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Chiefs aren't stylish ... unless you count that spiffy 2-0 record

by | Senior Writer

CLEVELAND -- They have two offensive touchdowns in two weeks, they struggle to convert third downs and their quarterback seems stuck in neutral. But so what? It doesn't matter. What does is that the Kansas City Chiefs are 2-0 and sitting atop the AFC West, and tell me the last time that happened.

I'll spare you the trouble. It was 2005, and the Chiefs finished 10-6. Since then they never, ever, ever began a season without dropping their first two games, which is why Sunday's 16-14 defeat of Cleveland is significant.

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Heck, the Chiefs didn't score their second victory last season until Nov. 15. Now they return home to play San Francisco before drawing a bye, and it's not a stretch to think that Kansas City –- a club that, entering this season, had lost 35 of its previous 41 starts –- could be sitting 3-0 at intermission.

Yeah, I know, they're not exactly the 2009 New Orleans Saints, with quarterback Matt Cassel still trying to find himself, but they don't have to be. They beat San Diego last week with a big punt return, a 56-yard touchdown run and a critical fumble recovery, and they overcame Cleveland with another fumble recovery and an interception return that together produced 10 points.

Hey, whatever works, and right now it's a defense that surrendered 28 points in two weeks. Compare that to the outfit that last year was punctured for 30 or more six times -– including a 41-34 setback to the Browns -– and maybe then you'll understand there is something going on with this year's Chiefs that is different from its predecessors.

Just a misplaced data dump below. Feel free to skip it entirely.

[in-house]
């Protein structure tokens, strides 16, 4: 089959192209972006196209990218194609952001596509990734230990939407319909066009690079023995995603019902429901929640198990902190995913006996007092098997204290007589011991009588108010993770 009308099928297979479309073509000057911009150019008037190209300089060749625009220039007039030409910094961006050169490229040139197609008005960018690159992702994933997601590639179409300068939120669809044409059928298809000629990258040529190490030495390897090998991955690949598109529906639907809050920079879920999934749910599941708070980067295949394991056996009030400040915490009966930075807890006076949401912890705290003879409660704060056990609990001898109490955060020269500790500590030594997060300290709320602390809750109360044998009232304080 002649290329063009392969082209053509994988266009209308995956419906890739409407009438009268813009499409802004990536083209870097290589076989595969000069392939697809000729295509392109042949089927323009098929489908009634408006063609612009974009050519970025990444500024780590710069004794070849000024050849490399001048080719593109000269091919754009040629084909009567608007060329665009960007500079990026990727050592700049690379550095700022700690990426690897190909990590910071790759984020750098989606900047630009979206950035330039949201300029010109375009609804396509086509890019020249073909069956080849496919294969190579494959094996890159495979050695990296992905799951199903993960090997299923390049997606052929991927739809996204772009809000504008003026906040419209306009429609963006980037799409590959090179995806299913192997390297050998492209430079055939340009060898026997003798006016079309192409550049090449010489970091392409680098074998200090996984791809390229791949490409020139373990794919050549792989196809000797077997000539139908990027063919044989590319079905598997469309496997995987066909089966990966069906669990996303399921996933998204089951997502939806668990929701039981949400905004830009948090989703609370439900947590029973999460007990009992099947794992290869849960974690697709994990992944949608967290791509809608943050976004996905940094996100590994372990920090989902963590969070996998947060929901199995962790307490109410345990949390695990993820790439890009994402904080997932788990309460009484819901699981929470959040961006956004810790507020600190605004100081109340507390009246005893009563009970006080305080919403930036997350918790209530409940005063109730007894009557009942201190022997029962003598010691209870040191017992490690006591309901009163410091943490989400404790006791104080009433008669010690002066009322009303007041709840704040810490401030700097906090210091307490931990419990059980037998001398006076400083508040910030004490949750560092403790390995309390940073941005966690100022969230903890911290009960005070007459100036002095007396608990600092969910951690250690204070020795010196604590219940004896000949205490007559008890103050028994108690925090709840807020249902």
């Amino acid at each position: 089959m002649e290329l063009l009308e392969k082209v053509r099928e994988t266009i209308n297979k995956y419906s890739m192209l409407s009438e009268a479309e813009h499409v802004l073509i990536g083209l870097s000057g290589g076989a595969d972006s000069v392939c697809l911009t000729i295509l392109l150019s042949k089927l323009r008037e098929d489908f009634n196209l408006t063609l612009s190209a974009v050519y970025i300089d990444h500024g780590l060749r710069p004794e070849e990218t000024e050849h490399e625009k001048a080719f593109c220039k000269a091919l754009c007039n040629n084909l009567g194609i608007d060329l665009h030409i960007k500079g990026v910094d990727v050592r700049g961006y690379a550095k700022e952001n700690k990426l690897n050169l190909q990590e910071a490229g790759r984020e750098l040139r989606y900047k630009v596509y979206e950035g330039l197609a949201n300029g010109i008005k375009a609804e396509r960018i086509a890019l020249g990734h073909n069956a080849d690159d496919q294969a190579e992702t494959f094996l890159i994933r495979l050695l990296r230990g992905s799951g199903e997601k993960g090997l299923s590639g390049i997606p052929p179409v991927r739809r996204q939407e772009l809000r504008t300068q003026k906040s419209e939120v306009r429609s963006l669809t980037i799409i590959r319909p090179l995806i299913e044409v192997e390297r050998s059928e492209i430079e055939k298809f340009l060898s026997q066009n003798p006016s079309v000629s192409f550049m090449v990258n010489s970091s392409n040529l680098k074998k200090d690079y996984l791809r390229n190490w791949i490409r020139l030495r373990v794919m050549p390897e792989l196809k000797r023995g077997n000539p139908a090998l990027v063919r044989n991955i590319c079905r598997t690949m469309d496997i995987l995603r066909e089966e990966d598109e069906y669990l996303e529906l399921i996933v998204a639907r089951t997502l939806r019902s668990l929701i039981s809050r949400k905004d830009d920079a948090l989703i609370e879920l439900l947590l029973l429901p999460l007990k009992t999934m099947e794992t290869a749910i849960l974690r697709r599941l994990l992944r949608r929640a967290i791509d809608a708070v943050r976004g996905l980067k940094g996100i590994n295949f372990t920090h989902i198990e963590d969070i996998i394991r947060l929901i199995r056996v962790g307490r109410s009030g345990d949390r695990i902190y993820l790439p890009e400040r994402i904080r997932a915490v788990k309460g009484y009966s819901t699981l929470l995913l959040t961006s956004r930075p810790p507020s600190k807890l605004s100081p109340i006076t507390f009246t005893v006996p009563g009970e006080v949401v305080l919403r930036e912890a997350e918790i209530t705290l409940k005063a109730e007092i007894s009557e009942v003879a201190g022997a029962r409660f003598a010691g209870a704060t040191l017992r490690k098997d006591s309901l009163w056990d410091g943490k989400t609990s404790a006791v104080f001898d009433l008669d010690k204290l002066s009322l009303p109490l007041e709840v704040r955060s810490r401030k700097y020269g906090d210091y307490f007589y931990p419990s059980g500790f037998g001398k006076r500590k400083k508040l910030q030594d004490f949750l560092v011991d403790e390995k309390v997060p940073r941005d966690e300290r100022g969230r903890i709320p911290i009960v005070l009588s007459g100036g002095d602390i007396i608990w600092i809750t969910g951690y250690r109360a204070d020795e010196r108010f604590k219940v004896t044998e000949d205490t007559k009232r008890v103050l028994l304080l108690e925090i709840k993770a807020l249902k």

"I know you guys want some real nice and big numbers," Chiefs coach Todd Haley said, "but it's not going to be pretty. That's about how it's going to be most of the time for a little while.

"Our margin of error is not going to be great. We're a team that hasn't won a lot of games, and that doesn't happen by accident. We've done a lot to lay the foundation last year, and we're continuing to lay the foundation. I know that's something I say, but I believe it, and I mean it. We're in the process of trying to become a good team."

He's right about that. The Chiefs have shortcomings right now on offense, but it's a long season, and they knocked off the division champion before going on the road in a short week to win again. That counts for something, and what it means here is that you better not ignore these guys. They may become a factor as the season wears on.

Yeah, I know, you can argue that Sunday's win was unimpressive, that the underachieving Browns gave away a second victory with costly turnovers and stupid penalties. But good teams take advantage of those mistakes, and the Chiefs did just that. Moreover, they suffocated their opponents in the second half, holding them to 55 yards, three first downs -- one by penalty -- and no points, the second straight week the Browns failed to score in the second half.